"Borhydride--wertvolle Mittel zur Restaurierung von Papier" (Borohydride: A Valuable Aid in Paper Restoration), by Wladislaw Sobucki. Restauro 4/1993, p. 260-263. (In German) Naturally aged paper was bleached by three methods: with sodium borohydride alone, with chloramine-T using sodium borohydride as an antichlor, and chloramine-T using sodium thiosulfate as an antichlor. Then it was deacidified and "structurally supported" with methyl cellulose, and aged in the oven. The borohydride improved the aging qualities of the paper, whether it was used alone or as an antichlor. It was not very effective as a bleach. (3B2.36)
"Transition-Metal Profiles in Open and Closed Kraft Fiber Lines," by Patrick S. Bryant, Kent Robarge, and Louis L. Edwards. Tappi Journal, Oct. 1993, p. 148-159. Transition metals exert a profoundly negative impact on ozone and peroxide bleaching of Kraft pulps. . . . Mill and laboratory data suggest that closure of ozone or peroxide bleach stages by cycling their effluent streams back to the brownstock washers could significantly increase concentrations of Mn and Fe in the bleach plant. (From the abstract) (3B1.5)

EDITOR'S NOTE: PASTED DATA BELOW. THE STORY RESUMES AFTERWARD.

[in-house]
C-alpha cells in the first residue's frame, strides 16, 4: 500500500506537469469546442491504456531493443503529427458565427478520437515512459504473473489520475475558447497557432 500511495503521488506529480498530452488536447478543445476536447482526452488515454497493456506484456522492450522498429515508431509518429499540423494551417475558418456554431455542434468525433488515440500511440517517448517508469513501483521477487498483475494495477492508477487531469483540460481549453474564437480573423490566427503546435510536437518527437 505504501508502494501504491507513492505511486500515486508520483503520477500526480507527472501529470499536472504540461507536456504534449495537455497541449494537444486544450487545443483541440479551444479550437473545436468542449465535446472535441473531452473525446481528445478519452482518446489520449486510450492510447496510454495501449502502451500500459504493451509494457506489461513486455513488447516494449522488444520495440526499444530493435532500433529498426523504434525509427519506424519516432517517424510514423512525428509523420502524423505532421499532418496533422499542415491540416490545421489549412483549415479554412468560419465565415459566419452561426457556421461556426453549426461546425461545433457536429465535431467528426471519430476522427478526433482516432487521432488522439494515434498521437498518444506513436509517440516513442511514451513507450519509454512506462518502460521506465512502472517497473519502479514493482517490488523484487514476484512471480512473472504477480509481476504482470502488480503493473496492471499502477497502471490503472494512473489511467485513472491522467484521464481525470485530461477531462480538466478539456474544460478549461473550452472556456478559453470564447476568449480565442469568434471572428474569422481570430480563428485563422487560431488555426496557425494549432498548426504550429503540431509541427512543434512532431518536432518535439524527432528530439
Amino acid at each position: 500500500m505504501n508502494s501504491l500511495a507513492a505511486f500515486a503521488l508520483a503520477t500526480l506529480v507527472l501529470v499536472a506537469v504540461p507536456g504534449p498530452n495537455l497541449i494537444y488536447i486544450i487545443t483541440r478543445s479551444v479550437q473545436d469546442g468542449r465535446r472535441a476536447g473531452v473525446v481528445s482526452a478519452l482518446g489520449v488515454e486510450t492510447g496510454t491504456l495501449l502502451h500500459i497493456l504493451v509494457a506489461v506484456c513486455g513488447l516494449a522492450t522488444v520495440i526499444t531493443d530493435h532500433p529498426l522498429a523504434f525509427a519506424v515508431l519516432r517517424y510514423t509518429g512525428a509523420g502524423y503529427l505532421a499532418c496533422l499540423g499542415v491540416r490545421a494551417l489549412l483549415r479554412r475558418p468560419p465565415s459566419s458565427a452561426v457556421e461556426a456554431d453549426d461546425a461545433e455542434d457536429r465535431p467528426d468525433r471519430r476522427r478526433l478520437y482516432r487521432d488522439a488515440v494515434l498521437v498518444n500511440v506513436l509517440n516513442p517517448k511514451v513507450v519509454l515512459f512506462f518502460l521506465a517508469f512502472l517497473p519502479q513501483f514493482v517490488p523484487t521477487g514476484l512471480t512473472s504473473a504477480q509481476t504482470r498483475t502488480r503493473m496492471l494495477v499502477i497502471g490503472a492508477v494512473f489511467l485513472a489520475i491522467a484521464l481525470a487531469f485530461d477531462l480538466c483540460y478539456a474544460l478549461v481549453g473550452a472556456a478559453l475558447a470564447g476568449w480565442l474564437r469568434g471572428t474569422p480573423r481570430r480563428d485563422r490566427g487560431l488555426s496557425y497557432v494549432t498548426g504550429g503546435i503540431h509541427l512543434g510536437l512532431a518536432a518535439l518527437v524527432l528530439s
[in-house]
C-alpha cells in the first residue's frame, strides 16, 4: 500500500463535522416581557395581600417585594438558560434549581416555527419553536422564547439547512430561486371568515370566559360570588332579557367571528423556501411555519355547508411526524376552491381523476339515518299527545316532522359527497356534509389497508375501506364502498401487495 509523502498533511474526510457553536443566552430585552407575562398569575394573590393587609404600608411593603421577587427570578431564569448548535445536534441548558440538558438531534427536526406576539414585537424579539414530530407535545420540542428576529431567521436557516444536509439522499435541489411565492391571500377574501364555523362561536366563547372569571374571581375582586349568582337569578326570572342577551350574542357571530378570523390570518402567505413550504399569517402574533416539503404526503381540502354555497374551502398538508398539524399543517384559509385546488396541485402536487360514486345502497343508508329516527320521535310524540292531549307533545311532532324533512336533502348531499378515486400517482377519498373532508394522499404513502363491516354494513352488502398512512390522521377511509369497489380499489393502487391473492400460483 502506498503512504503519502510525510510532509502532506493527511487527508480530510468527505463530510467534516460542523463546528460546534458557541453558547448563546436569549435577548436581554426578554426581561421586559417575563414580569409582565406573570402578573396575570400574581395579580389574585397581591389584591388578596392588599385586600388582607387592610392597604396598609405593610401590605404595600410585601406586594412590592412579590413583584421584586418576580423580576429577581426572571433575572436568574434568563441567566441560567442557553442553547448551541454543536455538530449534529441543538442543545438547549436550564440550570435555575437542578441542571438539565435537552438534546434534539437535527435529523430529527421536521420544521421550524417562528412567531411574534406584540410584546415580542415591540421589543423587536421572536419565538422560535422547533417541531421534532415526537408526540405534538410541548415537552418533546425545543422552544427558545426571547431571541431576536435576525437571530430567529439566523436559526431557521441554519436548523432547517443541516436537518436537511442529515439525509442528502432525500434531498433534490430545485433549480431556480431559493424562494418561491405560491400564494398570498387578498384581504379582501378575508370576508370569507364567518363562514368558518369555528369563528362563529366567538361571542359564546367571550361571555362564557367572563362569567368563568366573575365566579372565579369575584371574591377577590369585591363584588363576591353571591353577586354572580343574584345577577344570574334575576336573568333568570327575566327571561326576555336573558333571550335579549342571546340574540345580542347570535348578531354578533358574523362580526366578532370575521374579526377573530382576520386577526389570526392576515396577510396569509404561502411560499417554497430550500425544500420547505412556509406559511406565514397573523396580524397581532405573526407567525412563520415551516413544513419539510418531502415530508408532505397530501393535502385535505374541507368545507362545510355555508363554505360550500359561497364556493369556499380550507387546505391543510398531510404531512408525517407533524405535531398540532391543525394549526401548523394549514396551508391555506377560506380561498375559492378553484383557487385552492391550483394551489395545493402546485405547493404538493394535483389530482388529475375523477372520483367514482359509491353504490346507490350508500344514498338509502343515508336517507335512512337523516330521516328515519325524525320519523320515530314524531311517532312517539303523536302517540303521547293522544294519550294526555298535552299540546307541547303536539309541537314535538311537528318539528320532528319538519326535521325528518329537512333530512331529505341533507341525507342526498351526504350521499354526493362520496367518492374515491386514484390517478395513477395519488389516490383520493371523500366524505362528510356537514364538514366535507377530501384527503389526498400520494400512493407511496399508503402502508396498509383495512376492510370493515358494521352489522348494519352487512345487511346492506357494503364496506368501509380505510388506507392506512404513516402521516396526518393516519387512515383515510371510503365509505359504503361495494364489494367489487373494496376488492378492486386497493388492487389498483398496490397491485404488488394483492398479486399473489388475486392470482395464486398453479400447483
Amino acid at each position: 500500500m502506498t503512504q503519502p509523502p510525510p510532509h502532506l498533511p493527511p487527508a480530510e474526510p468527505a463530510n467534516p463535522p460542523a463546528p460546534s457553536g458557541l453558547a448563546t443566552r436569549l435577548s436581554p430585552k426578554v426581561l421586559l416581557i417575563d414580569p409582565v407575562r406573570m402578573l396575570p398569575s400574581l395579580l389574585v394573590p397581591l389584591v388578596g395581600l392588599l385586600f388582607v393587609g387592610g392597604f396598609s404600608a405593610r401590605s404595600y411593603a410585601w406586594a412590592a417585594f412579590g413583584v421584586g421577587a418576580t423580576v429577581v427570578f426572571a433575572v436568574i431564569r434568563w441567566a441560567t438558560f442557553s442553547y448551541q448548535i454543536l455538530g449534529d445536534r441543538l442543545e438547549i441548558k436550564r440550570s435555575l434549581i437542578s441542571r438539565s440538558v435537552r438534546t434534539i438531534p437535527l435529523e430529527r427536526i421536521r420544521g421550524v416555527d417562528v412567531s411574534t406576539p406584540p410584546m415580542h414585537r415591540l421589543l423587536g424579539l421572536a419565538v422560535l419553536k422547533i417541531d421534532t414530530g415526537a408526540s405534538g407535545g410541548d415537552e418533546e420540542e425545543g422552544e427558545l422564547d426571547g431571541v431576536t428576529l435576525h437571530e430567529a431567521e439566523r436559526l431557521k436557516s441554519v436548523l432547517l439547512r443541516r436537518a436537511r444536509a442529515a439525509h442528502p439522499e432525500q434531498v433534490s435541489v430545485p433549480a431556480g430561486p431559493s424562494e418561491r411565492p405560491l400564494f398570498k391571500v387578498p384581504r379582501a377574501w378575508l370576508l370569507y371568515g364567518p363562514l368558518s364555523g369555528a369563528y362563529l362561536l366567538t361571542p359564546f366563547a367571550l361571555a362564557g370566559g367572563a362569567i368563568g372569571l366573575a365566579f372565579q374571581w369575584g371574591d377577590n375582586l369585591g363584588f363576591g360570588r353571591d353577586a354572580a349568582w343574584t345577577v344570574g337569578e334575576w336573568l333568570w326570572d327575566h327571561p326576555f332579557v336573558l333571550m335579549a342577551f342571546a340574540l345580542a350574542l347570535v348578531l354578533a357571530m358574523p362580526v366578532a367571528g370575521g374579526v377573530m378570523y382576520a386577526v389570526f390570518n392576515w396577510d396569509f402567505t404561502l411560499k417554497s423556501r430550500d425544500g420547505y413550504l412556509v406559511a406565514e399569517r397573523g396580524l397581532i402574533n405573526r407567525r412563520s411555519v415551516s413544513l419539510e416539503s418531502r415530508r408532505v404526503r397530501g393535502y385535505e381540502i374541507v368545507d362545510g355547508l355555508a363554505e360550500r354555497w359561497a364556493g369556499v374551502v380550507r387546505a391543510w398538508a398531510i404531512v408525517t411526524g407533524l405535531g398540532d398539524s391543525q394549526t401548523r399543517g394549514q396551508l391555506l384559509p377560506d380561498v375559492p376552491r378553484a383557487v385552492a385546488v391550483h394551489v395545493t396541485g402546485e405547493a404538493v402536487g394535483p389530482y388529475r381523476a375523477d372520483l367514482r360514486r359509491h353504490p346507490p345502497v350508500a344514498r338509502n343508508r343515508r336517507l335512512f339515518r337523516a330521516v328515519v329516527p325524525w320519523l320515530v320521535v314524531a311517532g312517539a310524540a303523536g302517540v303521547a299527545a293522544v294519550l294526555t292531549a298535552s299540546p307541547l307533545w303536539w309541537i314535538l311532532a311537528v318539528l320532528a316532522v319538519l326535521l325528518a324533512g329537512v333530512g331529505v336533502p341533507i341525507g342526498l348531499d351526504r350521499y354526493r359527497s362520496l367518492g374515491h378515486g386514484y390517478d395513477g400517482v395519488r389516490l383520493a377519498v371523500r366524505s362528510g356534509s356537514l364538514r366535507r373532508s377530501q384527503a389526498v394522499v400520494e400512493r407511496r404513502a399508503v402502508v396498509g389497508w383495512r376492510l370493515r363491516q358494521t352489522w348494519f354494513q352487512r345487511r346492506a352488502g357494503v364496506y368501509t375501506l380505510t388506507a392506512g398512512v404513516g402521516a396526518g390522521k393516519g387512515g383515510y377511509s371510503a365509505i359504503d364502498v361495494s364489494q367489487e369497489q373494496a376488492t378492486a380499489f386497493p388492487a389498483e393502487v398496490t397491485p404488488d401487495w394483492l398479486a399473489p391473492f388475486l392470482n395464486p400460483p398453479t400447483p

"Effect of Transition Metals Present in Washing Water on Brightness and Chromaticity of Bleached Kenaf Chemimechanical Pulps," by Q. Menghua and S. Shulan. Paper presented at the Second International Nonwood Fiber Pulping and Papermaking Conference, 6-9 April 1992 at Shanghai, China, vol. II, p. 1114-1122. Available from TAPPI Press for $75. Manganous, ferrous, ferric and cupric ions in washing water cause brightness loss. Cupric ions, in particular, may also cause yellowing. The addition of diethylene triamine pentaacetic acid to the washing water is recommended. (Abstract 2735 in PBA, 1993) (3B1.5)